The then IPL commissioner Lalit Modi made a big call of hosting the Indian Premier League in an another country because the competition clashed with the general elections in India in 2009. Less than a month before the tournament started, it was decided that the IPL would be held in South Africa.
The defending champions Rajasthan Royals didn’t get off to the best of starts, losing to Royal Challengers Bangalore in Cape Town on the opening day of the competition. Shane Warne’s team failed to sizzle like they did in the first edition and eventually finished at the sixth position with 13 points.
Surprisingly, the teams which finished at the bottom of the table in IPL 2008 – Royal Challengers Bangalore (seventh) and Deccan Charges (eighth) – picked up pace in the 2009 tournament. Both teams, who appointed new captains – Anil Kumble for RCB and Adam Gilchrist for DC – notched wins against Chennai Super Kings and Mumbai Indians.
Virender Sehwag’s Delhi Daredevils were by far the best team during the league phase of the tournament. They won 10 matches out of their 14 matches. The 2008 finalists Chennai Super Kings put up another excellent performance in the IPL, finishing second with 17 points. After not getting off to the best of starts, MS Dhoni’s team recorded five consecutive wins during one phase of the tournament.
The Delhi Daredevils squared off against Deccan Chargers in the first semi-final in Centurion. Ryan Harris had the Delhi team tottering when he dismissed opening batsmen Gautam Gambhir and David Warner for nought in the two consecutive deliveries in the first over of the match. Virender Sehwag and Tillakaratne Dilshan consolidated the innings with an 85-run partnership, but the Delhi batting line-up never found its groove since they didn’t string many partnerships. Eventually, Deccan was set a target of 154 for a place in the final.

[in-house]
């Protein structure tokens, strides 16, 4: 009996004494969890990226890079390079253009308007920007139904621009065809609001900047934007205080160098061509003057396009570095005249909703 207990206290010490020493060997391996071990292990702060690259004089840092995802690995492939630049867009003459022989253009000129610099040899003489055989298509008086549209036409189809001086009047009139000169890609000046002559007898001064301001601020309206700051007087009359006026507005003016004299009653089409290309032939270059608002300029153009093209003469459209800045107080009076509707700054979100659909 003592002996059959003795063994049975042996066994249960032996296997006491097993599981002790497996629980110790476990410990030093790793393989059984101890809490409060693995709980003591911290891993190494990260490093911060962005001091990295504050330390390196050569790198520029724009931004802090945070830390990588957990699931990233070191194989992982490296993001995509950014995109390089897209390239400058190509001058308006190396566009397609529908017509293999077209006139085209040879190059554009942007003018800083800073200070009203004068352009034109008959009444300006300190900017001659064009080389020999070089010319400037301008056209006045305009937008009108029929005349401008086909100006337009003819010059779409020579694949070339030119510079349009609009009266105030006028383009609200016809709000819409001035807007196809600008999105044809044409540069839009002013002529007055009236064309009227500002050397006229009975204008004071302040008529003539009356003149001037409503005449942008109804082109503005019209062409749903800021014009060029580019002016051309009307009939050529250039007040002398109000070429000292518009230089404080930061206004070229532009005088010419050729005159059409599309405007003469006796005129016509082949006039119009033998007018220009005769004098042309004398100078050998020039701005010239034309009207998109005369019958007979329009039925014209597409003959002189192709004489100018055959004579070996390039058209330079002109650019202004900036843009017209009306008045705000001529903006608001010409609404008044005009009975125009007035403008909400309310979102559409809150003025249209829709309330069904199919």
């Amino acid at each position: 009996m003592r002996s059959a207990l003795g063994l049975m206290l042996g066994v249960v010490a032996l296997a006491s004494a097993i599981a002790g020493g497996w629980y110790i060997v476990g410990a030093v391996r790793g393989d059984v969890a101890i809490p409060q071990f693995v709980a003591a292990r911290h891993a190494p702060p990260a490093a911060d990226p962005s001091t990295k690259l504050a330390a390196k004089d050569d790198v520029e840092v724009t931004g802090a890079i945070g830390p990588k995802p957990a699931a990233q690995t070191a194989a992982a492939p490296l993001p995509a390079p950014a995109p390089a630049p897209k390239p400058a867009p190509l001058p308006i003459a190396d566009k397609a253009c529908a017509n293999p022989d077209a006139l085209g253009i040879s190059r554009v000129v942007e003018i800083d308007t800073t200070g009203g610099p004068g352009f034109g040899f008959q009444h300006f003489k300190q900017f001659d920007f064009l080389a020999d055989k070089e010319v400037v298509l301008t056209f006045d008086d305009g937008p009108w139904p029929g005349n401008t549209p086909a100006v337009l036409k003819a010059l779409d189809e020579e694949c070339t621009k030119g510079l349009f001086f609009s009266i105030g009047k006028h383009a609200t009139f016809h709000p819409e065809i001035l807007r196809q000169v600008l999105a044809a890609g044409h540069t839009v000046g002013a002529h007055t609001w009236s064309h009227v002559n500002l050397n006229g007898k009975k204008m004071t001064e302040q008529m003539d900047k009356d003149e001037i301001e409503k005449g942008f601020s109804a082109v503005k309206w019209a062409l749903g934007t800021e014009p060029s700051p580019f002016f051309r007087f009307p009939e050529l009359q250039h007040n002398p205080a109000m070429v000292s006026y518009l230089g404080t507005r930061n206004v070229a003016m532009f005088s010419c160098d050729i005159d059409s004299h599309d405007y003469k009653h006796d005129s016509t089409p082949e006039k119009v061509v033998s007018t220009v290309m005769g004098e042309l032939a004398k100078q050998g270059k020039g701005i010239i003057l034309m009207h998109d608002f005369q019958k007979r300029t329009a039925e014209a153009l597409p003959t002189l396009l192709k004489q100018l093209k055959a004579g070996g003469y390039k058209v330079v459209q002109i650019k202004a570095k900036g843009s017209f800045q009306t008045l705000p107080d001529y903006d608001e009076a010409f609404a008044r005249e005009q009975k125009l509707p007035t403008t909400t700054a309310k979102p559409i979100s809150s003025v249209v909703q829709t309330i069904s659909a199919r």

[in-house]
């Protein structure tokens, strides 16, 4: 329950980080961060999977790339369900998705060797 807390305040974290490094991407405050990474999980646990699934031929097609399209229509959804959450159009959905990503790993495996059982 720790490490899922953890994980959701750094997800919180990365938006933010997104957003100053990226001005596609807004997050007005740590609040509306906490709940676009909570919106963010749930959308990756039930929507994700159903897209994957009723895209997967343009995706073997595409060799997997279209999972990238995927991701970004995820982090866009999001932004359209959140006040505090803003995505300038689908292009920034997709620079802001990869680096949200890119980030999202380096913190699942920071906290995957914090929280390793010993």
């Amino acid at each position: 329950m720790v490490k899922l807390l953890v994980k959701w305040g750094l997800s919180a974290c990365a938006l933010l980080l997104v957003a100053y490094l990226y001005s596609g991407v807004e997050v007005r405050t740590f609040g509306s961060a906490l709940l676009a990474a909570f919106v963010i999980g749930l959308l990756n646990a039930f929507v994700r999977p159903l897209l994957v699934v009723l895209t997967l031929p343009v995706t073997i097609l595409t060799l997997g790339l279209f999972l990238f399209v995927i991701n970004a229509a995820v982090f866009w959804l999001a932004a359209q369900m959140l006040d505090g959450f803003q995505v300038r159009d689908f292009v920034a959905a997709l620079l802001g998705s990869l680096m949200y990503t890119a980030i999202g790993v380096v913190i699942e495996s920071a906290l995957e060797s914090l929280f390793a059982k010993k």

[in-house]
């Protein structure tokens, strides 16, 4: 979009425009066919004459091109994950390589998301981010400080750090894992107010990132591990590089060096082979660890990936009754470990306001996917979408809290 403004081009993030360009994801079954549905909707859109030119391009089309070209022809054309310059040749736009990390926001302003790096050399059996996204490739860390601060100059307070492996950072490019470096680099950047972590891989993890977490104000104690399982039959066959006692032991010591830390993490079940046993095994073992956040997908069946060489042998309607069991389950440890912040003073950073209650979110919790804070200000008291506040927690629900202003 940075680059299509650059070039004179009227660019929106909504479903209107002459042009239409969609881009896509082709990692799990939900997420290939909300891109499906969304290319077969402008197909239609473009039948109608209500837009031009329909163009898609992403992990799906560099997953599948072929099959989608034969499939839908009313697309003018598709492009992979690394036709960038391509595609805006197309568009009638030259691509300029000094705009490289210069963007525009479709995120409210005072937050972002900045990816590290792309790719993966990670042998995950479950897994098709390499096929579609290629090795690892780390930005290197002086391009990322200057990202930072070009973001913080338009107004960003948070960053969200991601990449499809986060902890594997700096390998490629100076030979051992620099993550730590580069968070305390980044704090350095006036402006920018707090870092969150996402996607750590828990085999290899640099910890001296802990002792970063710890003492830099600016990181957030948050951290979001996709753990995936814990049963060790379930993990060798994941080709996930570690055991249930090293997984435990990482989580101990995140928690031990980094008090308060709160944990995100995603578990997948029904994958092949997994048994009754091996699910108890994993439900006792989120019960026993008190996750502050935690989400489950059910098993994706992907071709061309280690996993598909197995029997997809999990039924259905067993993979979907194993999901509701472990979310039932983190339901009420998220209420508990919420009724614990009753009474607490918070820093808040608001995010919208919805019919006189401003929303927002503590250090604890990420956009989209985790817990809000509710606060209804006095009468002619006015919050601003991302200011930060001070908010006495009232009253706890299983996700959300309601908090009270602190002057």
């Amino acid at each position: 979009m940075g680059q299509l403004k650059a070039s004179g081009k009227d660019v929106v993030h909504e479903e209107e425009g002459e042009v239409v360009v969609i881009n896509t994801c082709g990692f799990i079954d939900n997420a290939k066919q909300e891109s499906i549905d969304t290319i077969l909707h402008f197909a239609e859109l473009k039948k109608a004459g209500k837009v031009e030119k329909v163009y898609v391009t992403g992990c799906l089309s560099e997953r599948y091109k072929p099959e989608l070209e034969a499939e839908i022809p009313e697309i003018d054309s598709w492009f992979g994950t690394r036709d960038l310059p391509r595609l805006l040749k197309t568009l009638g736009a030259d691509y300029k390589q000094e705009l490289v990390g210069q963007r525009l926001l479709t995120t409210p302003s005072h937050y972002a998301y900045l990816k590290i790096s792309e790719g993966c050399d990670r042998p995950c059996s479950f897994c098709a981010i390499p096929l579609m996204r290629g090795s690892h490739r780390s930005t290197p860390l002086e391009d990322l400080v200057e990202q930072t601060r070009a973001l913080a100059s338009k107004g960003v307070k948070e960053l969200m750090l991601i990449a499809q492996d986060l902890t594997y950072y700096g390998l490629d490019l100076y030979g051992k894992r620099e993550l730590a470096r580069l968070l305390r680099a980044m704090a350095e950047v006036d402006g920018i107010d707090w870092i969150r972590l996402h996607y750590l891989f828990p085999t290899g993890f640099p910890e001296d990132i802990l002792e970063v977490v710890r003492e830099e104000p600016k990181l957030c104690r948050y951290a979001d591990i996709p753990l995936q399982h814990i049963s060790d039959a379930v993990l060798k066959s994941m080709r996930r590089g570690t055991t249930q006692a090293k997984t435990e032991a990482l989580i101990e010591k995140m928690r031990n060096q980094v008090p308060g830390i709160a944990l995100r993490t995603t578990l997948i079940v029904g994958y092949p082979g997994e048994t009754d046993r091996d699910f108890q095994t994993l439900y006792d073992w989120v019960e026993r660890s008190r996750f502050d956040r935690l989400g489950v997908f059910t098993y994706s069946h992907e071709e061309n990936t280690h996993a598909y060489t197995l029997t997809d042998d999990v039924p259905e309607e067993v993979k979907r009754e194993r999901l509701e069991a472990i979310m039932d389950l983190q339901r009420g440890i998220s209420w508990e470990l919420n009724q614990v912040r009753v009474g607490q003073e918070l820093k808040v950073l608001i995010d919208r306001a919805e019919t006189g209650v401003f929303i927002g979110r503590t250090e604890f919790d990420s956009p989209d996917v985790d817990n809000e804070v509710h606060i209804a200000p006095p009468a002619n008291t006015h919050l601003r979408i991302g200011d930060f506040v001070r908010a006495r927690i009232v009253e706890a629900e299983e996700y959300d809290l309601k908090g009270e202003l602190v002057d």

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Adam Gilchrist set the tone for Deccan when he smashed five consecutive boundaries in the first over of their chase. The Australian wicketkeeper-batsman flayed the Delhi Daredevils bowling attack with a supreme innings of 85 runs from 35 balls. DC eventually chased down the target in 17.4 overs.
In the other semi-final, the Royal Challenegers Bangalore set up the match beautifully by restricting the Chennai Super Kings to a relatively low total of 146/5 in Johannesburg. Five batsmen got a score of 20 or over, but none of them could get a half-century which would have propelled CSK to a bigger score. RCB chased down the target with 1.5 overs to spare.
Anil Kumble got RCB to the best start when he dismissed Adam Gilchrist in the very first over of the final. Bangalore kept chipping away with wickets, but Herschelle Gibbs remained at the crease throughout the 20 overs with a score of 53 runs from 48 balls. Gibbs’ half-century helped Deccan reach a total of 143/6. Kumble picked up excellent figures of 4/16 in the innings.
The Royal Challengers Bangalore failed to plan their chase properly and kept losing wickets at regular intervals. All bowlers employed by Gilchrist, except for Rohit Sharma, picked up at least a wicket. However, RCB were still in the match when they needed 15 runs from the last over with Robin Uthappa and Anil Kumble at the crease.
But, Uthappa sealed RCB’s fate when he played out two dot balls off RP Singh’s bowling. An equation of 14 runs from 3 balls was too much to get and Deccan eventually won the final by 6 runs.
Chennai Super Kings’ Matthew Hayden won the Orange Cap as he finished with the most runs (572) in the tournament and Deccan Chargers’ RP Singh won the Purple Cap as he picked up the most number of wickets (23).
Mar 15, 2019 18:34 IST
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